||03-04-2008 02:17 PM
Just thought I'd post this. Hadn't seen it before. From MT.
GENEVA - General Motors has signed a deal with Hitachi to supply Lithium-Ion batteries for its next-generation mild hybrid technology, due to hit the road in 2010. The GM/Hitachi Vehicle Energy deal also will provide battery technology for the Chevrolet Volt plug-in hybrid, which GM says it's continuing to develop apace. The Hitachi deal is the latest volley in what has become a three-way race to get Li-Ion batteries -- used mainly to power laptop computers -- under the hoods of clean, high-mileage cars.
Mercedes-Benz has apparently taken the lead in that race. It plans to bring an S400 hybrid using Li-Ion by 2009. That car will launch in Europe before the U.S., and probably won't come Stateside until late in that year.
The third player in this race is, of course, Toyota, which is partnering with Panasonic on battery technology (Mercedes hasn't named a battery partner) and showed a plug-in Li-Ion Prius at the Detroit show in January and again here at Geneva.
GM's showcase for its next-generation mild hybrid was the Saab 9-X Biofuel concept, a major hint at that brand's Volvo C30/Audi A3 competitor, which may be imported to the U.S. The 9-X was shown with a 1.4-liter biopower (gas and E85) turbo four (an engine soon to make its way into the Chevy Cobalt), with an electric motor three times as powerful and a battery less than two-thirds the size of the one used in the current Chevy Malibu hybrid and Saturn Aura Greenline. GM plans to have the new mild hybrid technology on the road starting in the 2010 calendar year (likely 2011 model year). Like other major automakers, GM has a number of high-tech toes in the green car/oil independence pool, and this one takes a number of leading edge, but relatively conventional technologies and combines them for incremental fuel economy gains.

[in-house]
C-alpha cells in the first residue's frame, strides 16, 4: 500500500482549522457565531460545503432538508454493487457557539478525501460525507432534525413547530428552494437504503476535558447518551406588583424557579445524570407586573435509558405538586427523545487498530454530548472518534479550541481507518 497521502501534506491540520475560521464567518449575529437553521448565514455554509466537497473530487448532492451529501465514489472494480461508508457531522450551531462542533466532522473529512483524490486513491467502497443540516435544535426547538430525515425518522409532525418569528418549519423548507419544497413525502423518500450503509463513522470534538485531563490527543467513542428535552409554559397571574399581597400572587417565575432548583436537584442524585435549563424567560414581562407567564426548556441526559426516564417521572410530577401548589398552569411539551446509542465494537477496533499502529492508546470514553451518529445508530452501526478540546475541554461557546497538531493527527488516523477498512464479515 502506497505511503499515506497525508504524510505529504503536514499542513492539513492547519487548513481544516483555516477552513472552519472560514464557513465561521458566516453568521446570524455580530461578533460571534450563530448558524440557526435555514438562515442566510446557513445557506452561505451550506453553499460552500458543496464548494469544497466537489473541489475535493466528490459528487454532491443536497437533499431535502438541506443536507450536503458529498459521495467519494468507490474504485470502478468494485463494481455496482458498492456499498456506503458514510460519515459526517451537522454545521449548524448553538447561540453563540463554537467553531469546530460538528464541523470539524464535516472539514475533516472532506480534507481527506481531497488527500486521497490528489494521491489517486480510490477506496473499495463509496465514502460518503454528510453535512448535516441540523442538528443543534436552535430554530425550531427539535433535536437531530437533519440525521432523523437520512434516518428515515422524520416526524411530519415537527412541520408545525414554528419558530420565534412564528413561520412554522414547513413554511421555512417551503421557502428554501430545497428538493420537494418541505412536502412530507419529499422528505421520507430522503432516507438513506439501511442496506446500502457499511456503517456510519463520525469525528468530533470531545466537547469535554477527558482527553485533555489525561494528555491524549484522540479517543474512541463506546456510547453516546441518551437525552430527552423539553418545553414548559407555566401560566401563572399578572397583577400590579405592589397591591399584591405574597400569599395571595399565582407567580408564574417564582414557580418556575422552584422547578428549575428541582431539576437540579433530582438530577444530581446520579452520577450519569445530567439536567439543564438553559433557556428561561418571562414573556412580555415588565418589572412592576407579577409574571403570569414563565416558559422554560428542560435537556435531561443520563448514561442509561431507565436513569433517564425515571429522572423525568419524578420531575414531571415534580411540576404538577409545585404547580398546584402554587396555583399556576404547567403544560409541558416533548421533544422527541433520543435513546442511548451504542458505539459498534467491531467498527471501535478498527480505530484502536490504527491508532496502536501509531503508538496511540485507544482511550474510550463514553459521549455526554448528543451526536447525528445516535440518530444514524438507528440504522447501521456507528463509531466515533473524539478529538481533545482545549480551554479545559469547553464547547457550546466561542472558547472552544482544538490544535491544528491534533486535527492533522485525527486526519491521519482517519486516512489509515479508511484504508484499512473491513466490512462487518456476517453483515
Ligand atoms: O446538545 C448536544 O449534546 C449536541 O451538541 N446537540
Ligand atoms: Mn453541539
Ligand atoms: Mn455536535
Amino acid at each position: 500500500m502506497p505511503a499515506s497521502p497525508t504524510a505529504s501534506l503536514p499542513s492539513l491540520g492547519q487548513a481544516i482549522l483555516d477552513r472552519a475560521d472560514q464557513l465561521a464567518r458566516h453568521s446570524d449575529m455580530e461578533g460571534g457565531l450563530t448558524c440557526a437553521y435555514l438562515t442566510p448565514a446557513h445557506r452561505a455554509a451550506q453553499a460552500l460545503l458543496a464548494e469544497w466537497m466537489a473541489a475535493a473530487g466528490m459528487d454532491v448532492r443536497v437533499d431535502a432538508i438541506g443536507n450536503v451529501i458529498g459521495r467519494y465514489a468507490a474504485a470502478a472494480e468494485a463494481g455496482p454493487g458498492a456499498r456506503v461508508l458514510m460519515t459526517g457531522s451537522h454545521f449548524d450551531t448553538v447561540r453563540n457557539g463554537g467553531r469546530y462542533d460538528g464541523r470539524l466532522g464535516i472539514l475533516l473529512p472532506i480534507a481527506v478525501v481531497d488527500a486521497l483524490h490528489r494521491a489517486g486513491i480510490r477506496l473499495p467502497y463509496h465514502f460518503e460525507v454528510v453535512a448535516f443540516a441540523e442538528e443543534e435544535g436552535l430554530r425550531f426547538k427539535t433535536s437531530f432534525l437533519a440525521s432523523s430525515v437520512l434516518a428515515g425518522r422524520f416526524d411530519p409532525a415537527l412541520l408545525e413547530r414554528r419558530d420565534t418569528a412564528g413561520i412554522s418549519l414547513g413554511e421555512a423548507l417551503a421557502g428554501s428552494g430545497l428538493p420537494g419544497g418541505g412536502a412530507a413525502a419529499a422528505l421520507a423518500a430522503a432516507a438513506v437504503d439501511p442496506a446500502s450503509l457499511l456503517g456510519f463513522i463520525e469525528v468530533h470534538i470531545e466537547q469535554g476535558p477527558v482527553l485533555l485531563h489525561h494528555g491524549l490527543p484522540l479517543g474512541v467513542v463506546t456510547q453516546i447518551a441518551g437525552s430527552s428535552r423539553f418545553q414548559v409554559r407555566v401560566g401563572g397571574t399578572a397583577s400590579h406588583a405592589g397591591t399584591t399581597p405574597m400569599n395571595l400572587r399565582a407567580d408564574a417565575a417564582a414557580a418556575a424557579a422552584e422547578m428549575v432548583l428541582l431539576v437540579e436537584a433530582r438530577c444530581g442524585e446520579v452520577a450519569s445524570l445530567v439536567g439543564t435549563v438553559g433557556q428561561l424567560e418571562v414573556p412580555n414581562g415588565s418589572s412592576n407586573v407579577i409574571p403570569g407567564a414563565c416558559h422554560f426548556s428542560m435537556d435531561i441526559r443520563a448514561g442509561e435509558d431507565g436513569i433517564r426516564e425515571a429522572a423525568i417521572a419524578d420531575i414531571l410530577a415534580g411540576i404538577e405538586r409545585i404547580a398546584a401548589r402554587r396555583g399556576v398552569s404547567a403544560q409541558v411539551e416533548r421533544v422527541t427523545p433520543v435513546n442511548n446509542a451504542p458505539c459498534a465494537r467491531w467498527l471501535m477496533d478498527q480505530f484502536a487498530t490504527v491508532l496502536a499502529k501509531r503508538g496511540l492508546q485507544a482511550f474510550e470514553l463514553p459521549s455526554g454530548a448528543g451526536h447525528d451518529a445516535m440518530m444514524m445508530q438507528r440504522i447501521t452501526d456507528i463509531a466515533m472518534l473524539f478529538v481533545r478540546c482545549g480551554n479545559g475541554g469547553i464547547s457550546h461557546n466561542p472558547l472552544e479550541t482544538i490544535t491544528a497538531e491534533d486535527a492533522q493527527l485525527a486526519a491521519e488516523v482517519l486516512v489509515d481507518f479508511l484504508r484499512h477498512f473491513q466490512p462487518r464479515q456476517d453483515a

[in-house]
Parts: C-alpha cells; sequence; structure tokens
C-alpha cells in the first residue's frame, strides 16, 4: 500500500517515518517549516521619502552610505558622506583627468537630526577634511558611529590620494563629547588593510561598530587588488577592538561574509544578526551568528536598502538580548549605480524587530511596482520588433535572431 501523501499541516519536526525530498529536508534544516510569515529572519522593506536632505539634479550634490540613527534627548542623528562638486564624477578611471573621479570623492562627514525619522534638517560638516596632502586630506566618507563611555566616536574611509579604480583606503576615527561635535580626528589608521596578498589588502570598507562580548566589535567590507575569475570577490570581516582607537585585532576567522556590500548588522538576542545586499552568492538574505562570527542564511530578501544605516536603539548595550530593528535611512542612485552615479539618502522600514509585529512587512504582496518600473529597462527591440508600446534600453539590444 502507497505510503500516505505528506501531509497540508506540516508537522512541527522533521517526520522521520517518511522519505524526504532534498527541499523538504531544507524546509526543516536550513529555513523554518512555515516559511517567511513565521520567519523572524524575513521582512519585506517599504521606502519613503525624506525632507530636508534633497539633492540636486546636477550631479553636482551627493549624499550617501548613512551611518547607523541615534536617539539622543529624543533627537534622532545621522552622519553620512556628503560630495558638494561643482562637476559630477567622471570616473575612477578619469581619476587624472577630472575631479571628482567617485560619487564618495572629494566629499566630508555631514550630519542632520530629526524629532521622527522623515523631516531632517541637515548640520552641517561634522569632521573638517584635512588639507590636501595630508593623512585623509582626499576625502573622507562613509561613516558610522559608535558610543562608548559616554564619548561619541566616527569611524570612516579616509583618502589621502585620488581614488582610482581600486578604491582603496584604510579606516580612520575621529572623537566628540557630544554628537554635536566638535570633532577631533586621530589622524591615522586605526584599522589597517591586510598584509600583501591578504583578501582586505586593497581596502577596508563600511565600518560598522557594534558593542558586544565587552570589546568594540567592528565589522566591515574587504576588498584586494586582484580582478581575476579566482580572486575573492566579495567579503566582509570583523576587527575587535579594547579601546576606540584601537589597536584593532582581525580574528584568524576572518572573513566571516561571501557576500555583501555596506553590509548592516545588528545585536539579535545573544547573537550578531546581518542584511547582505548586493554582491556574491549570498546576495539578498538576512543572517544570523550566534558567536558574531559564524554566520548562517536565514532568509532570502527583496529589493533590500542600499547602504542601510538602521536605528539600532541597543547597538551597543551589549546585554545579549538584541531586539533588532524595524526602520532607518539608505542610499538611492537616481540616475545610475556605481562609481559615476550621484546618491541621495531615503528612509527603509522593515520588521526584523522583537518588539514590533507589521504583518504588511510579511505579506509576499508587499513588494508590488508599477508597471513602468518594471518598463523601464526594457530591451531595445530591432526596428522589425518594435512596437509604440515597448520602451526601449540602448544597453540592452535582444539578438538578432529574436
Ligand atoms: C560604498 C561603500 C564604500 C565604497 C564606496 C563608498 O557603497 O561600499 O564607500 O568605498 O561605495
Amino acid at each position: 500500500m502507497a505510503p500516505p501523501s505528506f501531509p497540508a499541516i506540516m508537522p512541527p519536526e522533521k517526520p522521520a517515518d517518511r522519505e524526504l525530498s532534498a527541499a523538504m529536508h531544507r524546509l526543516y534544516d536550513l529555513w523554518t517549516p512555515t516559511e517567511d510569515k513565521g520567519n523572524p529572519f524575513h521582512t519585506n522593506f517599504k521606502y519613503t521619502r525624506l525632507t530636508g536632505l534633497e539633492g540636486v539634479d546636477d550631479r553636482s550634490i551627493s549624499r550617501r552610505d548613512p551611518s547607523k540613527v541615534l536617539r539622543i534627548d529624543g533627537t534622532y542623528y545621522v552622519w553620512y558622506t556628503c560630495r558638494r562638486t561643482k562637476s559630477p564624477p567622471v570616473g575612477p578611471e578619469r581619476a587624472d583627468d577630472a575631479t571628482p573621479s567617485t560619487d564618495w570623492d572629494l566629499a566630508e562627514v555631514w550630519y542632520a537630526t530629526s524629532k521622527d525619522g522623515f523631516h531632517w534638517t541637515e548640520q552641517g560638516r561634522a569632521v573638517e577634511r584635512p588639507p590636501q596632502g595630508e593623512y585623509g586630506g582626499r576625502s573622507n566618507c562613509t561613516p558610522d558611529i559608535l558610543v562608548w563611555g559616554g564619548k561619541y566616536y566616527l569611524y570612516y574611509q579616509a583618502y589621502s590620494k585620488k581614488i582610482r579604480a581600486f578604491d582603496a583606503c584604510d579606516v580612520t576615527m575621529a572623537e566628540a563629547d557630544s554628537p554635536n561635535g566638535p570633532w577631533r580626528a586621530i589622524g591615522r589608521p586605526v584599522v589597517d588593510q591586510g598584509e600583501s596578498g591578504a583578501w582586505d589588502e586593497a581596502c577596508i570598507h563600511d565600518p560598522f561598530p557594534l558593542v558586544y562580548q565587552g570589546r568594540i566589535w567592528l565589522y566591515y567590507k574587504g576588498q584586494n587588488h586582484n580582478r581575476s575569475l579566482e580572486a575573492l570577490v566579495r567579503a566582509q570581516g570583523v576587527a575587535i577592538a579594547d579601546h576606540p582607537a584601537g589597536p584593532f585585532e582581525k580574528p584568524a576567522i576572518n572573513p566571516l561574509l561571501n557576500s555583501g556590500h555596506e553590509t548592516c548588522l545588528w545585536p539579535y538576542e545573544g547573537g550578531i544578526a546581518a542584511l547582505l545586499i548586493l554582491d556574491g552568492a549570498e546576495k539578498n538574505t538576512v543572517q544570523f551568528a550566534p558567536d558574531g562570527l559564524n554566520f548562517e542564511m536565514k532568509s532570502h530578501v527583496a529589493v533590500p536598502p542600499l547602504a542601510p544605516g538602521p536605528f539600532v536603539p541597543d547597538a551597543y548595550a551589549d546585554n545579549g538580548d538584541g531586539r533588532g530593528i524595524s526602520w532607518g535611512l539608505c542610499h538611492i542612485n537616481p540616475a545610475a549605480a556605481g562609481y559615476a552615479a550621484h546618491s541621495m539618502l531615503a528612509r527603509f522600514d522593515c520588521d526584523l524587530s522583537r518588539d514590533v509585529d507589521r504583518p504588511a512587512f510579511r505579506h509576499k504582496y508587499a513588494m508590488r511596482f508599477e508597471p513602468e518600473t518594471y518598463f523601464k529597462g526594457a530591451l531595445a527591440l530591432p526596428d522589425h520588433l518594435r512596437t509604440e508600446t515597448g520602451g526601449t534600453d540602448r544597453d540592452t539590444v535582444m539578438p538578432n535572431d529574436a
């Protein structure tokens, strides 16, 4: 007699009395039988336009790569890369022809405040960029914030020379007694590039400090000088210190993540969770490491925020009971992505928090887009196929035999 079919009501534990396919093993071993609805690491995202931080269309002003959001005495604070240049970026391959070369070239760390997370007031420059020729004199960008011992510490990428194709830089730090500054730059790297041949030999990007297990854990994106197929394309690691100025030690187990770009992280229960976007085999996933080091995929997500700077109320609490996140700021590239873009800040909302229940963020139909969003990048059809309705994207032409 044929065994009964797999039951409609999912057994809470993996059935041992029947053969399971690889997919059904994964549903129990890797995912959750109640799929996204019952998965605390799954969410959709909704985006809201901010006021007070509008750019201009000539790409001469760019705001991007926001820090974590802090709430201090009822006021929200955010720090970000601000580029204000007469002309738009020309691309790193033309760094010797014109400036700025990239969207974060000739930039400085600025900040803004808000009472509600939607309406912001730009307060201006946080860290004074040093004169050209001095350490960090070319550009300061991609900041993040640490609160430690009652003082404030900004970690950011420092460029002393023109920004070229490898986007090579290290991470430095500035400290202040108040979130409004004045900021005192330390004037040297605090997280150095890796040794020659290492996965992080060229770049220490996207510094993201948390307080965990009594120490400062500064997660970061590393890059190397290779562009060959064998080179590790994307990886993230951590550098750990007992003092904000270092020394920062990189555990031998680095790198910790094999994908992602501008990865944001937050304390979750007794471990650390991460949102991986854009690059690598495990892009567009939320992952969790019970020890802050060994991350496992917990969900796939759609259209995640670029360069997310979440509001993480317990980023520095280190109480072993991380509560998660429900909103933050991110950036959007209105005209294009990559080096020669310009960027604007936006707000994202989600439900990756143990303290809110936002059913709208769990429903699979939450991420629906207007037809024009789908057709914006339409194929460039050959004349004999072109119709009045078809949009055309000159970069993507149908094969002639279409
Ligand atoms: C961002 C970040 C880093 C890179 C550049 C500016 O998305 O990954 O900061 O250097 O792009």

Think of Volkswagen's twincharger technology, which uses supercharging for low-end torque and turbocharging for high-end torque on a small-displacement (1.4-liter) engine, but with Honda's IMA hybrid technology in place of that low-end torque blower. Engineers have moved the hybrid system's control unit from the engine to the hybrid system itself, making it easier to adapt to more engines. Bottom line is this; whether or not you see mild hybrids as worthy to be called hybrids, GM will use them in the coming decade to power a much wider range of cars and trucks, taking an incremental, but substantial leap toward reaching stricter Corporate Average Fuel Economy standards. Look for the new system in everything from the next-generation Saturn Aura to maybe even the Cadillac CTS, Chevrolet Camaro and possibly the Corvette starting in the 2011 model year.